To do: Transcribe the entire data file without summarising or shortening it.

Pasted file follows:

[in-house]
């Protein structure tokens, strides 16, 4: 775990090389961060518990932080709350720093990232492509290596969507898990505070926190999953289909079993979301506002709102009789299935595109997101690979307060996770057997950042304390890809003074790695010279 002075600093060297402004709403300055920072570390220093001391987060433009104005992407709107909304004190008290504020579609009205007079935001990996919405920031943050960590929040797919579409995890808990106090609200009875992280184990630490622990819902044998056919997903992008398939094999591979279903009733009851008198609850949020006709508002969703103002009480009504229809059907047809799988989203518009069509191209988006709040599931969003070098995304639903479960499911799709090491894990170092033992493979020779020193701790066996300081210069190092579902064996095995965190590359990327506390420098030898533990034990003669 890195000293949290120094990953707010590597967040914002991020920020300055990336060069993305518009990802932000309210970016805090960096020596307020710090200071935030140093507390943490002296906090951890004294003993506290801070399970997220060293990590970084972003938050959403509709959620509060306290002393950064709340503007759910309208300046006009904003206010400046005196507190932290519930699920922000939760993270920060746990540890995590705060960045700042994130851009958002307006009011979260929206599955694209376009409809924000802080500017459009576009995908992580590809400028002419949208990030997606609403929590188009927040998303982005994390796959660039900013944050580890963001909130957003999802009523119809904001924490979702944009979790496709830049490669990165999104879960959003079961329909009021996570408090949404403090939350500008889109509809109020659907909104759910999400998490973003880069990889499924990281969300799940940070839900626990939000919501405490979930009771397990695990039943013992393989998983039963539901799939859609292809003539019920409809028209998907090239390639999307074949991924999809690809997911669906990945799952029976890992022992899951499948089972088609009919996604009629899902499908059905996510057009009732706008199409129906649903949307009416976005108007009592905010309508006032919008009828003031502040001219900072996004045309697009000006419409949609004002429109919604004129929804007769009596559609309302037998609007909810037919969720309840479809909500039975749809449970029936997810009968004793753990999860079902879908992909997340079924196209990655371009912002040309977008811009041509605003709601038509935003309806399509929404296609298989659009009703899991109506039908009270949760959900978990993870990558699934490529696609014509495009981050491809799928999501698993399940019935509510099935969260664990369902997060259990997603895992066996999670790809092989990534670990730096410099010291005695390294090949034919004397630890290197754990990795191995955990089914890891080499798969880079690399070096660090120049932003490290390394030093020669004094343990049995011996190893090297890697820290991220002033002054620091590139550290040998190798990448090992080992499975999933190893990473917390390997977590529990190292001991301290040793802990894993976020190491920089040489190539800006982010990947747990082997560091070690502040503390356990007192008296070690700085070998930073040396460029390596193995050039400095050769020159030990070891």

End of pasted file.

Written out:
[in-house]
């Protein structure tokens, strides 16, 4: 775990090389961060518990932080709350720093990232492509290596969507898990505070926190999953289909079993979301506002709102009789299935595109997101690979307060996770057997950042304390890809003074790695010279 002075600093060297402004709403300055920072570390220093001391987060433009104005992407709107909304004190008290504020579609009205007079935001990996919405920031943050960590929040797919579409995890808990106090609200009875992280184990630490622990819902044998056919997903992008398939094999591979279903009733009851008198609850949020006709508002969703103002009480009504229809059907047809799988989203518009069509191209988006709040599931969003070098995304639903479960499911799709090491894990170092033992493979020779020193701790066996300081210069190092579902064996095995965190590359990327506390420098030898533990034990003669 890195000293949290120094990953707010590597967040914002991020920020300055990336060069993305518009990802932000309210970016805090960096020596307020710090200071935030140093507390943490002296906090951890004294003993506290801070399970997220060293990590970084972003938050959403509709959620509060306290002393950064709340503007759910309208300046006009904003206010400046005196507190932290519930699920922000939760993270920060746990540890995590705060960045700042994130851009958002307006009011979260929206599955694209376009409809924000802080500017459009576009995908992580590809400028002419949208990030997606609403929590188009927040998303982005994390796959660039900013944050580890963001909130957003999802009523119809904001924490979702944009979790496709830049490669990165999104879960959003079961329909009021996570408090949404403090939350500008889109509809109020659907909104759910999400998490973003880069990889499924990281969300799940940070839900626990939000919501405490979930009771397990695990039943013992393989998983039963539901799939859609292809003539019920409809028209998907090239390639999307074949991924999809690809997911669906990945799952029976890992022992899951499948089972088609009919996604009629899902499908059905996510057009009732706008199409129906649903949307009416976005108007009592905010309508006032919008009828003031502040001219900072996004045309697009000006419409949609004002429109919604004129929804007769009596559609309302037998609007909810037919969720309840479809909500039975749809449970029936997810009968004793753990999860079902879908992909997340079924196209990655371009912002040309977008811009041509605003709601038509935003309806399509929404296609298989659009009703899991109506039908009270949760959900978990993870990558699934490529696609014509495009981050491809799928999501698993399940019935509510099935969260664990369902997060259990997603895992066996999670790809092989990534670990730096410099010291005695390294090949034919004397630890290197754990990795191995955990089914890891080499798969880079690399070096660090120049932003490290390394030093020669004094343990049995011996190893090297890697820290991220002033002054620091590139550290040998190798990448090992080992499975999933190893990473917390390997977590529990190292001991301290040793802990894993976020190491920089040489190539800006982010990947747990082997560091070690502040503390356990007192008296070690700085070998930073040396460029390596193995050039400095050769020159030990070891």